With the cession of populated areas by the Crown of Spain to the United States, however, persons collectively became nationalized but not naturalized, Spanish subjects residing in ceded territory becoming nationals of the United States unless it was otherwise provided by treaty.[9] Accordingly, it was realized that while all citizens of the United States were nationals, not all nationals were citizens. A hybrid 798*798 status appeared, the so-called "non-citizen national".

The Nationality Act of 1940 defines the phrase "national of the United States" as meaning "(1) a citizen of the United States, or (2) a person who, though not a citizen of the United States, owes permanent allegiance to the United States. It does not include an alien." 8 U.S.C.A. § 501(b).[10]

The archipelago known as the Philippine Islands was ceded to the United States by Spain effective April 11, 1899.[11] Treaty provisions gave the then Spanish subjects who were "natives of the Peninsula" (i. e., born in Spain) residing in the ceded territory the option of retaining Spanish nationality either by removing therefrom or by remaining therein and making a prescribed declaration of desire to preserve such allegiance before a court of record within a certain time. It was further declared in the same Treaty that the "civil rights and political status of the native inhabitants of the territories hereby ceded to the United States shall be determined by the Congress" of the United States. These treaty provisions have been interpreted as effecting a transition nolens volens of Spanish subjects inhabiting the Islands at the effective date of such treaty into United States nationals except for "natives of the Peninsula" who acted upon the option to preserve their Spanish nationality. See Fourteen Diamond Rings v. United States, 1901, 183 U.S. 176, 179, 22 S.Ct. 59, 46 L.Ed. 138.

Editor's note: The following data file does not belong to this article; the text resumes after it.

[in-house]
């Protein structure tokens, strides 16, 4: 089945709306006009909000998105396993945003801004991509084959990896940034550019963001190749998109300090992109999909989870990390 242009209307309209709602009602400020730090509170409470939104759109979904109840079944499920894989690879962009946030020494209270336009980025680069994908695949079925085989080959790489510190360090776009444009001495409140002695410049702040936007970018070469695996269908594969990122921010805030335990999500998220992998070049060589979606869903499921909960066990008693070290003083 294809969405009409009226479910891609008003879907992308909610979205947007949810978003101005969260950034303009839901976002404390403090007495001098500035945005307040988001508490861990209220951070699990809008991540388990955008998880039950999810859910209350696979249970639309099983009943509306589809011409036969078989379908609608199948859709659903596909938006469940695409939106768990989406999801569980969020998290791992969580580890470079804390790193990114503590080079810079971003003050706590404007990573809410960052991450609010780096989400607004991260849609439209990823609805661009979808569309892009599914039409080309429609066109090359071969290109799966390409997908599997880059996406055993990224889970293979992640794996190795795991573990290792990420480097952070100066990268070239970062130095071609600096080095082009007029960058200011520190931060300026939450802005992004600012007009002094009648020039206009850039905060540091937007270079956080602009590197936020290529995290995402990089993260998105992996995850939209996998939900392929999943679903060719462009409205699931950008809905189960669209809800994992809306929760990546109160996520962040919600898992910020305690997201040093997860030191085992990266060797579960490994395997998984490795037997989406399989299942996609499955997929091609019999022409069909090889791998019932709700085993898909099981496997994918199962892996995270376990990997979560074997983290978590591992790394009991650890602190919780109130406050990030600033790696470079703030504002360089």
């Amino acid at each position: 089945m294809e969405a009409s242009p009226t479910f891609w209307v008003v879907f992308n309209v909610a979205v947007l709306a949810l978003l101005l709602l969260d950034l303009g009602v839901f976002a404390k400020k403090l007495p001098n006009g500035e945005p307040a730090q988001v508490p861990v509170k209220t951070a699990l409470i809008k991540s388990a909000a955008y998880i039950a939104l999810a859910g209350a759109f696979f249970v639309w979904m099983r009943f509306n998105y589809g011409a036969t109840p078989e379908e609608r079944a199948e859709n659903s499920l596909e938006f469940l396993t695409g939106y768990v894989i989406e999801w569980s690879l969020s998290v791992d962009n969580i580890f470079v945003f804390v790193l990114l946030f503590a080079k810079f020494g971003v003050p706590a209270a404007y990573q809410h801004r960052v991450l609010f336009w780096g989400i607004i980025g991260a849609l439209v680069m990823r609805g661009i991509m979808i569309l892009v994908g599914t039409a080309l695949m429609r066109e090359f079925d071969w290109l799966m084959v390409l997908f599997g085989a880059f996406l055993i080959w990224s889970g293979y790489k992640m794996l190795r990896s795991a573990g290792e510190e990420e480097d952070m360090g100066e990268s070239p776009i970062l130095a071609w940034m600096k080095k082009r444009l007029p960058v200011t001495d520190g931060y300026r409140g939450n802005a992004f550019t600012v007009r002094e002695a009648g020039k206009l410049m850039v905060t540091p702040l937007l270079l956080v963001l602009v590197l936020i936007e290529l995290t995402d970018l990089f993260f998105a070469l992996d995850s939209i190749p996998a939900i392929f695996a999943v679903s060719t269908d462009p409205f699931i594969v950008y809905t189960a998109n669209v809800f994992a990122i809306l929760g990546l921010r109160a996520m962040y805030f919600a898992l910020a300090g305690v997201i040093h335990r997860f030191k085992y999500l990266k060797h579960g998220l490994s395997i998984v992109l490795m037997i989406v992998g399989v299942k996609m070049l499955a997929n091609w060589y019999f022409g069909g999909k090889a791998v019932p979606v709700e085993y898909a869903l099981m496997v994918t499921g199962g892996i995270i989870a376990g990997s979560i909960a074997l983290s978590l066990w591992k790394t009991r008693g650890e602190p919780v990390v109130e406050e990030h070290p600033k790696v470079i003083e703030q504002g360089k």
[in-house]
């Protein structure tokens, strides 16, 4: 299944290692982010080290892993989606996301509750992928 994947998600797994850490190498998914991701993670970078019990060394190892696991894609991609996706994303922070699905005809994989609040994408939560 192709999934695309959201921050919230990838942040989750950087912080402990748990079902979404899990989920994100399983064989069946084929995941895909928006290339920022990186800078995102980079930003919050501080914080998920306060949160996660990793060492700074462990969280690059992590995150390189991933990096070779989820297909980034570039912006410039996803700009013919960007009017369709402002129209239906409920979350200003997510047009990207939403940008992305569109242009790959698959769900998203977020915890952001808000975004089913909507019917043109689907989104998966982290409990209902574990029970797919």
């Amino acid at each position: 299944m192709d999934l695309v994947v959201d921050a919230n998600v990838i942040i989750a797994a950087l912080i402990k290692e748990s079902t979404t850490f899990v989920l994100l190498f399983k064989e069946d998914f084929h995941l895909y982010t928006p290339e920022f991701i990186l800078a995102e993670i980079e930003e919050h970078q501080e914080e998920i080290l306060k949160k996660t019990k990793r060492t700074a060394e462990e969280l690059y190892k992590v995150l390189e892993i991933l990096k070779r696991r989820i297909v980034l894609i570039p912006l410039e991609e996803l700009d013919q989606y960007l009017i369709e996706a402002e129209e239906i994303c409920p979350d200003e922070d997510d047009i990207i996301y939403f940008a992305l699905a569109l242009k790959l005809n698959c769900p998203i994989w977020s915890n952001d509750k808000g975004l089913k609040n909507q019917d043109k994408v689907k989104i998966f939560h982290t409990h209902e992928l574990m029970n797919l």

By the Act of July 1, 1902,[12] "all inhabitants of the Philippine Islands continuing to reside therein, who were Spanish subjects on" April 11, 1899, "and then resided in said Islands, and their children born subsequent thereto" were deemed and held to be "citizens of the Philippine Islands and as such entitled to the protection of the United States" except such as pursuant to the Treaty of Paris were authorized and had elected to preserve their allegiance to the Crown of Spain. To such provisions Congress in 1912 added a proviso authorizing the enactment of a naturalization law by the Philippine legislature to permit the acquisition of Philippine citizenship by certain enumerated classes of non-citizens.[13] The 1902 provisions and the 1912 proviso were restated and continued in Section 2 of the Jones or Autonomy Act of August 29, 1916.[14] The Philippine legislature enacted a naturalization law on March 26, 1920, which, conforming to the above mentioned proviso, provided in part as follows: "Who may become Philippine citizens. — Philippine citizenship may be acquired by: (a) natives of the Philippines who are not citizens thereof under the Jones law [act of August 29, 1916][15]; (b) natives of the other insular possessions of the United States; (c) citizens of the United States, or foreigners who under the laws of the United States may become citizens of said country if residing therein."[16]